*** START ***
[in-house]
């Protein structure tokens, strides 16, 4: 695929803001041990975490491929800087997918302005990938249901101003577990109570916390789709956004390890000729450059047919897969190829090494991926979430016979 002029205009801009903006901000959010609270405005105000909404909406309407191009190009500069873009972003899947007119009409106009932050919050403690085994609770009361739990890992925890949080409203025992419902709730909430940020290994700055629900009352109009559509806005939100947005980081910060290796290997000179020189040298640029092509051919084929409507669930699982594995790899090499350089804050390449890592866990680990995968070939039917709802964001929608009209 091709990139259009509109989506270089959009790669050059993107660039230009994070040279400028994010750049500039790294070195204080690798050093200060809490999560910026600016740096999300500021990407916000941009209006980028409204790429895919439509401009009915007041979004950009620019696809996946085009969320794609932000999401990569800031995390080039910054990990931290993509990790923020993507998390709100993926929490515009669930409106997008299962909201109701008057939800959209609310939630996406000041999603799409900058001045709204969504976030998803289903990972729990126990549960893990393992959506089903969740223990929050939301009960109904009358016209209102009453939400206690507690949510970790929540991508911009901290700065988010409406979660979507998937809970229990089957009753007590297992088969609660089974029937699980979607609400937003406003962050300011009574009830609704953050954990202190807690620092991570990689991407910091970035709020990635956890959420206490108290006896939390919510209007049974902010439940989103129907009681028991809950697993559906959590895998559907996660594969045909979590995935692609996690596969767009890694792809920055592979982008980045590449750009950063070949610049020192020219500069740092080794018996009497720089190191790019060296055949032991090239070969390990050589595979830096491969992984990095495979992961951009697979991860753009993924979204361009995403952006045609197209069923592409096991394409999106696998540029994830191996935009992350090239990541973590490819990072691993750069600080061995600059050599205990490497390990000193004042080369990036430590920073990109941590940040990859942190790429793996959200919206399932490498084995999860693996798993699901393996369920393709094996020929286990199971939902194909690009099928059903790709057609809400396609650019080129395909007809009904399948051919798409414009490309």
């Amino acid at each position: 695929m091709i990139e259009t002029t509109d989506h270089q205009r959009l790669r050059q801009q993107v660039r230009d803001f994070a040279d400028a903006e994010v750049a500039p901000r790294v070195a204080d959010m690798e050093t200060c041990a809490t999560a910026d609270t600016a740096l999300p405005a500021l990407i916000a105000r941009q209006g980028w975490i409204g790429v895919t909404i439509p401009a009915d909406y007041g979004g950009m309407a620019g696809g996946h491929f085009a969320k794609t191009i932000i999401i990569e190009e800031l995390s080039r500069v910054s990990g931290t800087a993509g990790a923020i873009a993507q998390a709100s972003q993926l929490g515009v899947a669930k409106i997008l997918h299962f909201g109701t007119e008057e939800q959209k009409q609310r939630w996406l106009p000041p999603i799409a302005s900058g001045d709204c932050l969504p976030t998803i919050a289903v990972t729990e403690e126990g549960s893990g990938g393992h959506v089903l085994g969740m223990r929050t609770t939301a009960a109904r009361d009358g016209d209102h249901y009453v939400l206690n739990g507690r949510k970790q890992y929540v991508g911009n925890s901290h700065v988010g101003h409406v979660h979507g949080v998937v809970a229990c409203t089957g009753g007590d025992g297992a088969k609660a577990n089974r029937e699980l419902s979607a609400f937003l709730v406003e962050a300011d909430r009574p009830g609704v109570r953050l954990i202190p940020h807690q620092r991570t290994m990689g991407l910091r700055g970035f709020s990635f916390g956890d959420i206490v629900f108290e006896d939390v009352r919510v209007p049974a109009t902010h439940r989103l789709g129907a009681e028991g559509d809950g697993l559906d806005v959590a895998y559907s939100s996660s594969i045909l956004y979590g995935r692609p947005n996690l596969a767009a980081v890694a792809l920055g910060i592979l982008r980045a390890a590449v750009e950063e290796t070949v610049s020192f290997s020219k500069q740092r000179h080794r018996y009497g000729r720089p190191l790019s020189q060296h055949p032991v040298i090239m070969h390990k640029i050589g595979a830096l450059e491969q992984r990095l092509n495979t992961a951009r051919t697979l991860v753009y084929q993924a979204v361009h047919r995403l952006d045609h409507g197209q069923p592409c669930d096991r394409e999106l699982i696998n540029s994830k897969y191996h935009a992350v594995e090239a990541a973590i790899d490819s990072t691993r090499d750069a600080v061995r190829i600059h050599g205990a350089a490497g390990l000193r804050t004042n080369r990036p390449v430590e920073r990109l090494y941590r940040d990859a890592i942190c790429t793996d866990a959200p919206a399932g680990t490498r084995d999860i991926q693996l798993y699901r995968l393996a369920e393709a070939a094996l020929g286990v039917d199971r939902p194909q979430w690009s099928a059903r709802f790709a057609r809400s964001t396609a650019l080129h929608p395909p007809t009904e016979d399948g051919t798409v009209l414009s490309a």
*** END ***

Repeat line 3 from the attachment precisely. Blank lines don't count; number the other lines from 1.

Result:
């Amino acid at each position: 695929m091709i990139e259009t002029t509109d989506h270089q205009r959009l790669r050059q801009q993107v660039r230009d803001f994070a040279d400028a903006e994010v750049a500039p901000r790294v070195a204080d959010m690798e050093t200060c041990a809490t999560a910026d609270t600016a740096l999300p405005a500021l990407i916000a105000r941009q209006g980028w975490i409204g790429v895919t909404i439509p401009a009915d909406y007041g979004g950009m309407a620019g696809g996946h491929f085009a969320k794609t191009i932000i999401i990569e190009e800031l995390s080039r500069v910054s990990g931290t800087a993509g990790a923020i873009a993507q998390a709100s972003q993926l929490g515009v899947a669930k409106i997008l997918h299962f909201g109701t007119e008057e939800q959209k009409q609310r939630w996406l106009p000041p999603i799409a302005s900058g001045d709204c932050l969504p976030t998803i919050a289903v990972t729990e403690e126990g549960s893990g990938g393992h959506v089903l085994g969740m223990r929050t609770t939301a009960a109904r009361d009358g016209d209102h249901y009453v939400l206690n739990g507690r949510k970790q890992y929540v991508g911009n925890s901290h700065v988010g101003h409406v979660h979507g949080v998937v809970a229990c409203t089957g009753g007590d025992g297992a088969k609660a577990n089974r029937e699980l419902s979607a609400f937003l709730v406003e962050a300011d909430r009574p009830g609704v109570r953050l954990i202190p940020h807690q620092r991570t290994m990689g991407l910091r700055g970035f709020s990635f916390g956890d959420i206490v629900f108290e006896d939390v009352r919510v209007p049974a109009t902010h439940r989103l789709g129907a009681e028991g559509d809950g697993l559906d806005v959590a895998y559907s939100s996660s594969i045909l956004y979590g995935r692609p947005n996690l596969a767009a980081v890694a792809l920055g910060i592979l982008r980045a390890a590449v750009e950063e290796t070949v610049s020192f290997s020219k500069q740092r000179h080794r018996y009497g000729r720089p190191l790019s020189q060296h055949p032991v040298i090239m070969h390990k640029i050589g595979a830096l450059e491969q992984r990095l092509n495979t992961a951009r051919t697979l991860v753009y084929q993924a979204v361009h047919r995403l952006d045609h409507g197209q069923p592409c669930d096991r394409e999106l699982i696998n540029s994830k897969y191996h935009a992350v594995e090239a990541a973590i790899d490819s990072t691993r090499d750069a600080v061995r190829i600059h050599g205990a350089a490497g390990l000193r804050t004042n080369r990036p390449v430590e920073r990109l090494y941590r940040d990859a890592i942190c790429t793996d866990a959200p919206a399932g680990t490498r084995d999860i991926q693996l798993y699901r995968l393996a369920e393709a070939a094996l020929g286990v039917d199971r939902p194909q979430w690009s099928a059903r709802f790709a057609r809400s964001t396609a650019l080129h929608p395909p007809t009904e016979d399948g051919t798409v009209l414009s490309a």